On the morning that tickets for Neil Young's Durham, N.C., concert went on sale, John Manuel typed "Durham Performing Arts Center" on his computer and wound up at what he thought was the venue's official website. With a picture of the center, and directions, it appeared to be the real thing.
It wasn't. But Manuel didn't discover that until well after he'd bought four $119 tickets he thought would be in the lower balcony. Extra service and delivery fees brought the total to $579, or nearly $145 per ticket.
While that seemed high, Manuel figured it must be the price. So he paid it.
When Manuel's tickets arrived by mail, however, they came from an address in Omaha, Neb. An accompanying cover letter said "don't worry" if the tickets had someone else's name or a different price than Manuel had paid. They did, including a printed face price of $69 -- less than half of what Manuel was charged.
Manuel had fallen prey to a sham site, the latest wrinkle in online ticket scalping. The tickets he bought actually came from a secondary-market site with no connection to the real venue. It's an increasingly common problem, and the sports and performing sites aren't any happier than ticket-buyers.
"Buyer beware on the Internet," said Bob Klaus, general manager of the Durham center. "I don't know how long this has been happening, but it really hit our radar this year with 'Lion King.' That's when we started getting complaints. We'd have first-time visitors come in, compare notes with people they were sitting next to and find out the balcony seats they'd paid $100 for should have been $32."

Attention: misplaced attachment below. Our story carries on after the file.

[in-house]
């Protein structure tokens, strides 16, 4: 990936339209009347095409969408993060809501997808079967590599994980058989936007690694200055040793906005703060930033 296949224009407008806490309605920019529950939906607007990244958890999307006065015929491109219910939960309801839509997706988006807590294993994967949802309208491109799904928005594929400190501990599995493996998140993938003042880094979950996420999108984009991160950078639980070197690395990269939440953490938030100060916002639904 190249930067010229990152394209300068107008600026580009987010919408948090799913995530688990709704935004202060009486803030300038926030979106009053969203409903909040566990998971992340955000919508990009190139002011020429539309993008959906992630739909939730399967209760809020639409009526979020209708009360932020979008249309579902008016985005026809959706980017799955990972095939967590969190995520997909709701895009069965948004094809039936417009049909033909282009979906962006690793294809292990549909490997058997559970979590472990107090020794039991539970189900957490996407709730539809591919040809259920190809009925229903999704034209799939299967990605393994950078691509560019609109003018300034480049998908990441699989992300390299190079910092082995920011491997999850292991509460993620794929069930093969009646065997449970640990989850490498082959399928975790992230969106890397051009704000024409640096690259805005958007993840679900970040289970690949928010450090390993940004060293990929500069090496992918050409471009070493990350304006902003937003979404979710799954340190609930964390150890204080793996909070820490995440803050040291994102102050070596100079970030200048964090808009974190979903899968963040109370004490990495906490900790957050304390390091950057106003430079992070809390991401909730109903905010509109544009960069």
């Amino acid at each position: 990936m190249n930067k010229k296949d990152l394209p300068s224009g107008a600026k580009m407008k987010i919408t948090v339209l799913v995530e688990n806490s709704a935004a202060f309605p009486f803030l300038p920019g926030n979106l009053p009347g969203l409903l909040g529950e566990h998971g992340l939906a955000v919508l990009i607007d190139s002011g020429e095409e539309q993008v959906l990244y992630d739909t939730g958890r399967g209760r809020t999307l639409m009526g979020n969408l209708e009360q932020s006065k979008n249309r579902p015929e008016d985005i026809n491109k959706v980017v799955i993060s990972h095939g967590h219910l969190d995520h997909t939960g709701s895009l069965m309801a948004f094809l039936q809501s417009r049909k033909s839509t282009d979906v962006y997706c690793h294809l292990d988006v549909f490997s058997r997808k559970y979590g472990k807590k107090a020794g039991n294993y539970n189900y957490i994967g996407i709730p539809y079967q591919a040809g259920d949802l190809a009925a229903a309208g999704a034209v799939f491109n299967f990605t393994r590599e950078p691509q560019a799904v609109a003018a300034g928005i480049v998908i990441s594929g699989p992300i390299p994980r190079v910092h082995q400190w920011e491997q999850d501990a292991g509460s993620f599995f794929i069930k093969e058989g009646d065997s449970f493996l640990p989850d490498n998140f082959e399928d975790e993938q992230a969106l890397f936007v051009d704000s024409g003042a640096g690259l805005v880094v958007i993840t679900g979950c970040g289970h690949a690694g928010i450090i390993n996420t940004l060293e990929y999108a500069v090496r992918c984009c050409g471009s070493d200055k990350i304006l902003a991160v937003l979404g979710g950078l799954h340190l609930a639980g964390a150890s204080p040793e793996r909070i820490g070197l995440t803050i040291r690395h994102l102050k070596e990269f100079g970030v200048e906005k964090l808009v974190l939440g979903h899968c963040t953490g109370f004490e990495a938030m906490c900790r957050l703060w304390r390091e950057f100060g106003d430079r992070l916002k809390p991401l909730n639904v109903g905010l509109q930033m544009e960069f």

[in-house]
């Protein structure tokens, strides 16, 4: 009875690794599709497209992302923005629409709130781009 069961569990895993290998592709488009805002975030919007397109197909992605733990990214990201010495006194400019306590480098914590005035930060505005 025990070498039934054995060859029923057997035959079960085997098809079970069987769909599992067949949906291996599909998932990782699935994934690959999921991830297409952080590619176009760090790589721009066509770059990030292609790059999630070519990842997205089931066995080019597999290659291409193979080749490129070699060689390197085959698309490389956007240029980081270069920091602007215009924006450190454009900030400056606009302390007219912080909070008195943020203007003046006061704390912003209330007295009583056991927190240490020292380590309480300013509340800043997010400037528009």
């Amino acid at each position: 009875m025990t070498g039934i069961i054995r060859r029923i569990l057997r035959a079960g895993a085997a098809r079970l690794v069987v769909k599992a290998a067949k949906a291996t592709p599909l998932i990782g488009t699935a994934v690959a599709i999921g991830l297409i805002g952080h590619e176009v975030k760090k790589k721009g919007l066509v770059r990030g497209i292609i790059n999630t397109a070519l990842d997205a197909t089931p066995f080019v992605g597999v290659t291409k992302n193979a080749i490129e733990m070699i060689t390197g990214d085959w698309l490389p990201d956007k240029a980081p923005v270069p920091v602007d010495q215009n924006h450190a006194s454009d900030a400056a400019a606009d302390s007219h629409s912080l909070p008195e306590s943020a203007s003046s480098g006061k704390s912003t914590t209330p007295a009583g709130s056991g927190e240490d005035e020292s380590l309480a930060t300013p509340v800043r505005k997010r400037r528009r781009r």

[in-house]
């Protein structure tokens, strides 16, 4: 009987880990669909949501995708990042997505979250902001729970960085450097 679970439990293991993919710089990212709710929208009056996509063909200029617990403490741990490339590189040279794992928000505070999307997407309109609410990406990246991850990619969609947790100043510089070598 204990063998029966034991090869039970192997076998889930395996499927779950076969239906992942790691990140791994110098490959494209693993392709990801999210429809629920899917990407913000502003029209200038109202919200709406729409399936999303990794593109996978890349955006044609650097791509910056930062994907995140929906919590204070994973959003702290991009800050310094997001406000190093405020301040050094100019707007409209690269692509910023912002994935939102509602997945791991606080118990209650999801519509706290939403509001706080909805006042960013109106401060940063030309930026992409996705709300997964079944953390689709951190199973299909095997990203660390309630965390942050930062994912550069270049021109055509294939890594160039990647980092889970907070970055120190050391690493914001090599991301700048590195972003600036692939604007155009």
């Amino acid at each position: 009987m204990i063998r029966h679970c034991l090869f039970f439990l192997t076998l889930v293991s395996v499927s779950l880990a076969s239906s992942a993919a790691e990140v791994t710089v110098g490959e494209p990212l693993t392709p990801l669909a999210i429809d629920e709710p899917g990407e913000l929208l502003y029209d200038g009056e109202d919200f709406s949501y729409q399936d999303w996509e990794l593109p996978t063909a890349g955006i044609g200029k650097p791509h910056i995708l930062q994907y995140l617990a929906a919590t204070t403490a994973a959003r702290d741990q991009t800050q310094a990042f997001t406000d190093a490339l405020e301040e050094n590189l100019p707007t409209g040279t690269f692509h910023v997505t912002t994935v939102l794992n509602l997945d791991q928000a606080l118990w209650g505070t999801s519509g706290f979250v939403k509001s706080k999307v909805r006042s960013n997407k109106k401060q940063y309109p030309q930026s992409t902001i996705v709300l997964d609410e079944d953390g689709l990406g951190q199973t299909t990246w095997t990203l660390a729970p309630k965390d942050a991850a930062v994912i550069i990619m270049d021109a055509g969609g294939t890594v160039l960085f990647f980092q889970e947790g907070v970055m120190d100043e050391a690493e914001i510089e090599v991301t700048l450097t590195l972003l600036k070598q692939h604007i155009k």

Manuel tried to go back to the website where he'd bought the tickets, but he never found it again.
Do a Google search for almost any sizable venue, and these sites appear in the shaded "advertising" area of the results page. Despite frequently having some variation of the venue's name in their listed Web address, they have no connection to the arenas. And they have fine-print disclaimers to that effect.
But with their pictures, seat charts and maps, they often fool the unwary into thinking that they're buying tickets for rock concerts or Broadway plays directly from the box office. It can happen to those buying tickets for sporting events, too, although less often if the buyer searches by the name of the sports team rather than the arena name.
These sites don't buy or sell tickets themselves. They're online marketplaces similar to eBay, used by brokers who sell tickets -- usually acquired through pre-sales or from season-ticket holders -- at inflated prices. The sites get a percentage of the sale price.
"It's something new that's come to our attention," said Gary Adler, general counsel of the National Association of Ticket Brokers. "I don't want to comment on any particular usage of it because I'm not the judge or jury or determiner of what is right, but we're looking at this issue. I can say that our brokers are not in the business of deceiving people into thinking they're buying from the box office."